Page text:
The microbot designed to push all your buttons
The mechanical button or switch is that most simple of user interfaces. So simple that just about every electrical device in the home, from lights to coffee machines, will have one. With the goal of letting these legacy devices join the home automation bandwagon, South Korean startup Naran has come up with Microbot Push – a wireless robotic "finger" designed to operate standard buttons and switches.
According to Naran, the Microbot Push allows users to integrate conventional, non-smart devices into the Internet of Things (IoT). The device is basically a pair of small boxes consisting of the push body (26.6 x 26.6 x 28 mm) and the Micro-USB-charged battery pack (26.6 x 15.2 x 35 mm), which attach to a surface next to a button or switch using foam tape. Despite this seemingly flimsy anchor, the company says that the microbot can apply 1 kg (2.2 lb) of force, which is enough to flip just about any switch you can throw at it.
In addition to the actuator, the Push also has built-in sensors to detect light, motion, and sound. There's also Bluetooth connectivity to allow it to network with a small, personal server computer called a Prota, which packs an ARMv7 1.5 GHz quad-core processor, up to 2 GB RAM, 8 GB built-in flash storage and runs the company's proprietary Prota OS Agatha. Prota also boasts built in 802.11b/g/n Wi-Fi so you can control a Push from anywhere there's an internet connection.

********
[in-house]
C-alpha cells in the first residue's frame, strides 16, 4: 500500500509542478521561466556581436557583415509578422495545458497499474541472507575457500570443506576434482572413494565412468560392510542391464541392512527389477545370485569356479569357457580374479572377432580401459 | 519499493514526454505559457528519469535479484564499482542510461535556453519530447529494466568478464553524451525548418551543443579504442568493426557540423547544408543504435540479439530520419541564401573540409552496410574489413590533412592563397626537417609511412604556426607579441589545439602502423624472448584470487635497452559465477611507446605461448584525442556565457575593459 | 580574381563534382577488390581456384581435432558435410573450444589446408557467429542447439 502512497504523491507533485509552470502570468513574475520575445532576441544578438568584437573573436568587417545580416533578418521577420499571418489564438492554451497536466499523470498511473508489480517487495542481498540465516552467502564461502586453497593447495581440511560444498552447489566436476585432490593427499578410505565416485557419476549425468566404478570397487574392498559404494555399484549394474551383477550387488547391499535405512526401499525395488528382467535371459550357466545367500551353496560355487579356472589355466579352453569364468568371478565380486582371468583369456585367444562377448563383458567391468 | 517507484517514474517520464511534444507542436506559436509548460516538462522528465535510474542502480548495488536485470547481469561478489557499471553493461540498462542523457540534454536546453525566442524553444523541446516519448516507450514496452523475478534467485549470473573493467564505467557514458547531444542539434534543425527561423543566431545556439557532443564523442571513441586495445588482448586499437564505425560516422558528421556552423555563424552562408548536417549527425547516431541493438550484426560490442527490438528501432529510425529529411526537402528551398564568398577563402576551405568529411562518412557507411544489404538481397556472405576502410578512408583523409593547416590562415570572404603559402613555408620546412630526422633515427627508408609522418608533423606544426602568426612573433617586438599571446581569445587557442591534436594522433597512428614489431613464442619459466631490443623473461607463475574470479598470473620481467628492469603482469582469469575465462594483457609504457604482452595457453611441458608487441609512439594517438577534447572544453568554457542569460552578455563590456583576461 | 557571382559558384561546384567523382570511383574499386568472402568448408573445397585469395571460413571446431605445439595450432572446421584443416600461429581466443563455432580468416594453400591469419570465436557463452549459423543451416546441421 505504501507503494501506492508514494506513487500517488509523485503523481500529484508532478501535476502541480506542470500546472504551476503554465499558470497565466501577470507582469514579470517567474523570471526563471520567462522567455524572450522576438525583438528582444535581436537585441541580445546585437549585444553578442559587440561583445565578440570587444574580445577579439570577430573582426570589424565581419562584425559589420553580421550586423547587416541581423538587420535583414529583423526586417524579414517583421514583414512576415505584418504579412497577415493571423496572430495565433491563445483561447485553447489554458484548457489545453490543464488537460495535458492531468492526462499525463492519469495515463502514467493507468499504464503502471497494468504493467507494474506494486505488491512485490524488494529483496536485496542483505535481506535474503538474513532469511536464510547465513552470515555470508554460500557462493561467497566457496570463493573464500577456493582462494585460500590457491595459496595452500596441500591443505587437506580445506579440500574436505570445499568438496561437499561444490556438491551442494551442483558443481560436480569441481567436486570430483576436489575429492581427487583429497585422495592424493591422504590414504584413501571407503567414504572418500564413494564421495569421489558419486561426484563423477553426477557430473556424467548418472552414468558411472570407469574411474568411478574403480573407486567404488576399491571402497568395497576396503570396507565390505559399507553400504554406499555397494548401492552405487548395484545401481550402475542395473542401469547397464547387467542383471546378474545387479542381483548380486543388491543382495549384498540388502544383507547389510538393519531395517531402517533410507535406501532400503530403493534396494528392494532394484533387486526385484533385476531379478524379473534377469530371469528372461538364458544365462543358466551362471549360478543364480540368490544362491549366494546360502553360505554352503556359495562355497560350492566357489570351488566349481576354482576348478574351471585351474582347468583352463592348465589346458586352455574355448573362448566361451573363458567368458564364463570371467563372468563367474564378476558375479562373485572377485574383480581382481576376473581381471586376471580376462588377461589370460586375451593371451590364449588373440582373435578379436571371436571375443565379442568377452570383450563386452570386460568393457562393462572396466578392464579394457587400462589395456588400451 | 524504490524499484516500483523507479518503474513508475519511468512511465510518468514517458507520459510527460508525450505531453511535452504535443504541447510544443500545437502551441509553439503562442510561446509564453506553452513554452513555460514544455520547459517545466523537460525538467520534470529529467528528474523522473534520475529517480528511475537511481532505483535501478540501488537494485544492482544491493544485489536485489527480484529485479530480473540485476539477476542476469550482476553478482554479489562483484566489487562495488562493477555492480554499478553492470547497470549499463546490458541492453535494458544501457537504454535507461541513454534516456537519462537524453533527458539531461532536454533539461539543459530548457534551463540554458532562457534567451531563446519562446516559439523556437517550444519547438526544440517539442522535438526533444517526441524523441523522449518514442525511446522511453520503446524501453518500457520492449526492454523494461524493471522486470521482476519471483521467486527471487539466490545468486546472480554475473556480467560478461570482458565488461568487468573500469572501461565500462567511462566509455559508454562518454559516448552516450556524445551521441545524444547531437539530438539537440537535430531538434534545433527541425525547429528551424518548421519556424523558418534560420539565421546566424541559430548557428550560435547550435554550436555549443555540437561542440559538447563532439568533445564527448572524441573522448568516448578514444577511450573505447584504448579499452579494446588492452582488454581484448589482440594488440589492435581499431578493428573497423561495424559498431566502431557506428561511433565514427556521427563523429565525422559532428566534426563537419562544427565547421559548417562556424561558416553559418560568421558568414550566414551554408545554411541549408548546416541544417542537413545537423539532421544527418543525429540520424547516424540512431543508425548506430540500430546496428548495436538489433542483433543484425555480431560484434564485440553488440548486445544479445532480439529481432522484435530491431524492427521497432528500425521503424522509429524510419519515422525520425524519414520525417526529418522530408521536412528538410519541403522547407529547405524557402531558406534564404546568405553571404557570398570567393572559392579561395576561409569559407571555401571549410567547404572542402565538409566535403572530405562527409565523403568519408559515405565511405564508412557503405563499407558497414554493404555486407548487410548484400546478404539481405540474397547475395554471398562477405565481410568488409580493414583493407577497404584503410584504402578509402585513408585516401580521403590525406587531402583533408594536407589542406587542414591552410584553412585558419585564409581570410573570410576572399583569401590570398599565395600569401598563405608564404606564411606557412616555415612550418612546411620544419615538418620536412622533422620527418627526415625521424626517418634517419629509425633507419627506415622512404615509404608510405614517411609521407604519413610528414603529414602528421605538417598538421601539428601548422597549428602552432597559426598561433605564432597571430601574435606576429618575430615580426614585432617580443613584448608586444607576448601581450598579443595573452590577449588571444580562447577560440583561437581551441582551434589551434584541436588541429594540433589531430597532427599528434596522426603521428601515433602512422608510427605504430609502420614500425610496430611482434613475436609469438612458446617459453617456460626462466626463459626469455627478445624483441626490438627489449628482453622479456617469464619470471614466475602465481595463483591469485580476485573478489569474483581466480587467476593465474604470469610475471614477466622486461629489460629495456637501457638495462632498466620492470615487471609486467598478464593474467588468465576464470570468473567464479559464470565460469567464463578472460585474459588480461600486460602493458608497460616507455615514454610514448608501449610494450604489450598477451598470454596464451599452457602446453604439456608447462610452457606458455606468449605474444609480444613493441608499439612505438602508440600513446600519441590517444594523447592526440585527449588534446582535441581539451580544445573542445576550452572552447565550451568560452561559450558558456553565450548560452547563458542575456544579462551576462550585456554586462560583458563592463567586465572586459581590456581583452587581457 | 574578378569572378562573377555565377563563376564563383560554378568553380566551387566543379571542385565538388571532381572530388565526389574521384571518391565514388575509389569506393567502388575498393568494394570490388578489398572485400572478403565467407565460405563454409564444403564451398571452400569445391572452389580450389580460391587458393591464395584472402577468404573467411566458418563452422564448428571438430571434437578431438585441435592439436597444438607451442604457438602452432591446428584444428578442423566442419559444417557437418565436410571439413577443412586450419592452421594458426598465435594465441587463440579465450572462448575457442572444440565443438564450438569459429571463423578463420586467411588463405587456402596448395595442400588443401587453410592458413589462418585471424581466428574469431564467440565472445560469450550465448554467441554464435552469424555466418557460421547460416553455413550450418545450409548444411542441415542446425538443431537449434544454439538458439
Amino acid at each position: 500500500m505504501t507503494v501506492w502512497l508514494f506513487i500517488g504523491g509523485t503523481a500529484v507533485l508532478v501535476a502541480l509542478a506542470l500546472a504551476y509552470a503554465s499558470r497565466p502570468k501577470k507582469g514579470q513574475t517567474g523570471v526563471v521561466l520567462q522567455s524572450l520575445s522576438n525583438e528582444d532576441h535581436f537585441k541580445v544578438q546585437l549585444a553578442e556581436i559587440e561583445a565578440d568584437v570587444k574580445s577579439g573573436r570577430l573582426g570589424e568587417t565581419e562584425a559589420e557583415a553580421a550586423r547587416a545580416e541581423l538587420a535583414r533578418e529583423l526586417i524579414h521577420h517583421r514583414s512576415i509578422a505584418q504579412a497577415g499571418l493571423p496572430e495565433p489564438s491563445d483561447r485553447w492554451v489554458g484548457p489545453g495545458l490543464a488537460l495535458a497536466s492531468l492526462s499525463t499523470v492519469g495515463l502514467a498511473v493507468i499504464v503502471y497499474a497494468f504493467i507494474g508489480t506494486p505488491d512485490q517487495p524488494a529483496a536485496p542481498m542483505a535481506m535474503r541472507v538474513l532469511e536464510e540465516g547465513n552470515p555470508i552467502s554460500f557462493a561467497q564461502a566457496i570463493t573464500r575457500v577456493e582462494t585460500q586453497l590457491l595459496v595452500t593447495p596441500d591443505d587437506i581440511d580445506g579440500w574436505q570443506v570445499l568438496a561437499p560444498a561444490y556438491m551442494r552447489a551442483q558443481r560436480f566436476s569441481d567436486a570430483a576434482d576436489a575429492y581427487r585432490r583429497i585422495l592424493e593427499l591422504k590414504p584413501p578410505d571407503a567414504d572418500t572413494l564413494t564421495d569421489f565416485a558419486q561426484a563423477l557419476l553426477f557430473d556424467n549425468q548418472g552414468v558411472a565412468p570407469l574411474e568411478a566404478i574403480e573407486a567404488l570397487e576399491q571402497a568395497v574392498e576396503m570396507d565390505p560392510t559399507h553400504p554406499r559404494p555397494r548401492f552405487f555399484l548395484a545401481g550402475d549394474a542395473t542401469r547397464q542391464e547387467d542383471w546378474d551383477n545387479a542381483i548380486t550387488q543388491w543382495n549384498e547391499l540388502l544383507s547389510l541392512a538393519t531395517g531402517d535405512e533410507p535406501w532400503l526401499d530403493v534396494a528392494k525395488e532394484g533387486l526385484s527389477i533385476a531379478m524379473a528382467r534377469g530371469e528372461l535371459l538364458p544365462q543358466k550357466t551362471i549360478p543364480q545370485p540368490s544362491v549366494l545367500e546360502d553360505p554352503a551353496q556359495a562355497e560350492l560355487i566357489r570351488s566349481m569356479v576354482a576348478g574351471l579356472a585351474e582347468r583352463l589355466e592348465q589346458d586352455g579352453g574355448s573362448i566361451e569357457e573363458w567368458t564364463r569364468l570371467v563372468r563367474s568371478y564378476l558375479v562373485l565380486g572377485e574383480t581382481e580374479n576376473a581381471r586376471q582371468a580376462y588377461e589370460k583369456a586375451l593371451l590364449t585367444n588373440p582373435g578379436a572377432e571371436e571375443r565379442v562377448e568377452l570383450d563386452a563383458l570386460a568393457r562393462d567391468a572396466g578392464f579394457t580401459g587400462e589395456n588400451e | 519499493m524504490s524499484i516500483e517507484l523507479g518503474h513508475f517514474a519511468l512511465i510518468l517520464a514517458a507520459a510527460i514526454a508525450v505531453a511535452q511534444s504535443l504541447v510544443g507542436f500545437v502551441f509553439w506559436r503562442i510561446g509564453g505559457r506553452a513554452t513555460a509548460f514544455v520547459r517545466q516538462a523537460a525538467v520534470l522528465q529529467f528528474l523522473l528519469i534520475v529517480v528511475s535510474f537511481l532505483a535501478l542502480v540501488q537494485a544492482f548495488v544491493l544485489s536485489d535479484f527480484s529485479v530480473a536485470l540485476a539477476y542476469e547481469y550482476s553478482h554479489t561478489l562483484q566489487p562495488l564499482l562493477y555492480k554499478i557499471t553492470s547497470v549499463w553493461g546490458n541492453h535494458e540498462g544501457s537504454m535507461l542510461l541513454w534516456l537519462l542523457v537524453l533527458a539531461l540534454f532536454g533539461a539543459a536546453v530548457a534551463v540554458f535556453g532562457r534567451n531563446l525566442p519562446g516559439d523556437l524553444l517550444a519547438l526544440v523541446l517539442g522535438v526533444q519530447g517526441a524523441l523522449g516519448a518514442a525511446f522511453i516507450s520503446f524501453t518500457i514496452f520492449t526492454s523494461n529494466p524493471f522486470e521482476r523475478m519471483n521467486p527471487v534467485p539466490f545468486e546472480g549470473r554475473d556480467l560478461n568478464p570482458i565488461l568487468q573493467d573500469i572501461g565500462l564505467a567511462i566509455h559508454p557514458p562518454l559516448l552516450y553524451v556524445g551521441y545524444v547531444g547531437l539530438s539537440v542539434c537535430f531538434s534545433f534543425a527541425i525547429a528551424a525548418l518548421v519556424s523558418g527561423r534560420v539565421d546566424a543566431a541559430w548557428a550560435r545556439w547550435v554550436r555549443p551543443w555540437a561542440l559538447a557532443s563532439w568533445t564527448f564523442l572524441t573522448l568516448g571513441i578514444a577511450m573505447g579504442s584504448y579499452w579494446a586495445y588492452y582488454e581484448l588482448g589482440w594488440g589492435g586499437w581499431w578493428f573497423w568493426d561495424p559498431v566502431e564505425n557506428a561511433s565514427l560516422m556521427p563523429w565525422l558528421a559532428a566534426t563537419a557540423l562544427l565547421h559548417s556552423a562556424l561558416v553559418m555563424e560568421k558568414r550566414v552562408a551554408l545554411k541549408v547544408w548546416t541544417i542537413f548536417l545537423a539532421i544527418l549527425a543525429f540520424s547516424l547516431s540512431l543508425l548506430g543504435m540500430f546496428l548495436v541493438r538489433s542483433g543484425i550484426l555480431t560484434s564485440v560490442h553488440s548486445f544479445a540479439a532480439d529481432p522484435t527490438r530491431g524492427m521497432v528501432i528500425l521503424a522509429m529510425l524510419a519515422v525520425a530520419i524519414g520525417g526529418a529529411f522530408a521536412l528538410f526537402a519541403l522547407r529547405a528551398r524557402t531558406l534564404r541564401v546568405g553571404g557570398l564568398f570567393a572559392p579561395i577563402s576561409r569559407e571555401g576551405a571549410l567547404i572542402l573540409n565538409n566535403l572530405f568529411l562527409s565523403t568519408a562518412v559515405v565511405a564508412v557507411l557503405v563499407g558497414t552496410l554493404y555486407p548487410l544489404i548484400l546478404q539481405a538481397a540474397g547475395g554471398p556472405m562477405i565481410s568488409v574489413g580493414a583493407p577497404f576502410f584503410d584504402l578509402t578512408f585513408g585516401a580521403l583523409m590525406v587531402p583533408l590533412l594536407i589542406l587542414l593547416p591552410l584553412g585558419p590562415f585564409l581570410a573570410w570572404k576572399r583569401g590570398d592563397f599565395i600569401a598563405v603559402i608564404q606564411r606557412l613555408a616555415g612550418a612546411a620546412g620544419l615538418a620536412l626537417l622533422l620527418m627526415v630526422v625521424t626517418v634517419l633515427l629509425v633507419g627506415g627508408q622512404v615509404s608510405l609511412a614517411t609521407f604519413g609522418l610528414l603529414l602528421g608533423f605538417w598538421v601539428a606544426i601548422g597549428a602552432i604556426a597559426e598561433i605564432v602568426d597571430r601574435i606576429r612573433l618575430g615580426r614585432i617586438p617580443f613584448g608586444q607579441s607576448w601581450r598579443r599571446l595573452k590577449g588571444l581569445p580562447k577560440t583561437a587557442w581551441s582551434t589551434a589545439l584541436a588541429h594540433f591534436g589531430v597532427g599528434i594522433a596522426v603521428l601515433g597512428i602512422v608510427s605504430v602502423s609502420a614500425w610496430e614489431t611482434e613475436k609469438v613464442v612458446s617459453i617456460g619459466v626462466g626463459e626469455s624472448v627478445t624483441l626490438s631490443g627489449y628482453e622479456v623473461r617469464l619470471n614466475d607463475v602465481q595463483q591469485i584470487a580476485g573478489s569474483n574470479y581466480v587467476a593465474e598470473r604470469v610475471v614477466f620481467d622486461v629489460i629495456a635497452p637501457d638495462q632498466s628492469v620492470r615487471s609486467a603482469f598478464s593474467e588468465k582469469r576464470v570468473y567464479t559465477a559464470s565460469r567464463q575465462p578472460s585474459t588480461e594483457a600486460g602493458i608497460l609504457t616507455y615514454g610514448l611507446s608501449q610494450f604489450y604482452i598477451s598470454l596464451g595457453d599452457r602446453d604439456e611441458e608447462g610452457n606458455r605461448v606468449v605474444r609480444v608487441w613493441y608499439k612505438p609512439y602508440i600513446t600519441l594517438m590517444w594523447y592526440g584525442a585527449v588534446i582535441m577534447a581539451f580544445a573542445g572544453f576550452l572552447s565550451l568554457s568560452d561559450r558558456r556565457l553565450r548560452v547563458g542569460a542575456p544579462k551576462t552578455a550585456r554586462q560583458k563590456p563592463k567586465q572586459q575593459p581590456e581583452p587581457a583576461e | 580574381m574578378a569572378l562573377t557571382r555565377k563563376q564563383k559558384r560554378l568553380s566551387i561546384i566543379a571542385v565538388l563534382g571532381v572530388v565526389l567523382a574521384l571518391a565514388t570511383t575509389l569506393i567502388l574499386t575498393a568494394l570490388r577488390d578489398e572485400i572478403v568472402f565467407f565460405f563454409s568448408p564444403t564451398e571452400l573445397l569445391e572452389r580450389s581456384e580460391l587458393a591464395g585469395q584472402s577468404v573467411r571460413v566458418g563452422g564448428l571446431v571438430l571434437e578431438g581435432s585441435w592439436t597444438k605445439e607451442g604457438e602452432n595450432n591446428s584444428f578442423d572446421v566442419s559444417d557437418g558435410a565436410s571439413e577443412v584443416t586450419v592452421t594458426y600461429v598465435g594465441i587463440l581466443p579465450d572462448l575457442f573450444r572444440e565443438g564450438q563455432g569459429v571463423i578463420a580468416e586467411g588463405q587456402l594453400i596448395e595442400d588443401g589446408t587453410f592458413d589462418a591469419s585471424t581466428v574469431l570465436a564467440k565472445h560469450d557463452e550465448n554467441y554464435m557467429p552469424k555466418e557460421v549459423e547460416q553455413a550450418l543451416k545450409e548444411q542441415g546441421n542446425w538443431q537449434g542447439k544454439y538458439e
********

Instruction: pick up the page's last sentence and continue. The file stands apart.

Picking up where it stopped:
The Prota automatically detects and pairs with any nearby microbots and runs user-defined actions based on if this then that logic, that trigger the Push microbots to activate a button when certain conditions are met, such as time of day, lighting conditions, or when movement is detected.
The Push can be controlled either through these programs, called "stories," or directly with the smartphone app used for writing the programs, both of which the company emphasizes require no coding knowledge. According to Naran, the Push microbots allow users to carry out any number of tasks automatically, such as turning lights on and off while away, switching on a coffeemaker when the morning alarm sounds, or activating a desktop computer when someone comes in the door.
Naran says that the Microbot Push is the first in a line of microbots being developed by the company. Others will include the Microbot Twist for twisting knobs, an infrared control station known as the IR bridge, the Microbot Sense multi-sensor station, the Microbot View wireless camera, and the Microbot Scan wireless fingerprint reader.
The Prota is slated to be available later this year, while the Microbot Push will be the subject of a crowdfunding campaign that is set to begin this November, with the first units scheduled to roll out to backers next April if all goes to plan.
The video below introduces the Microbot Push.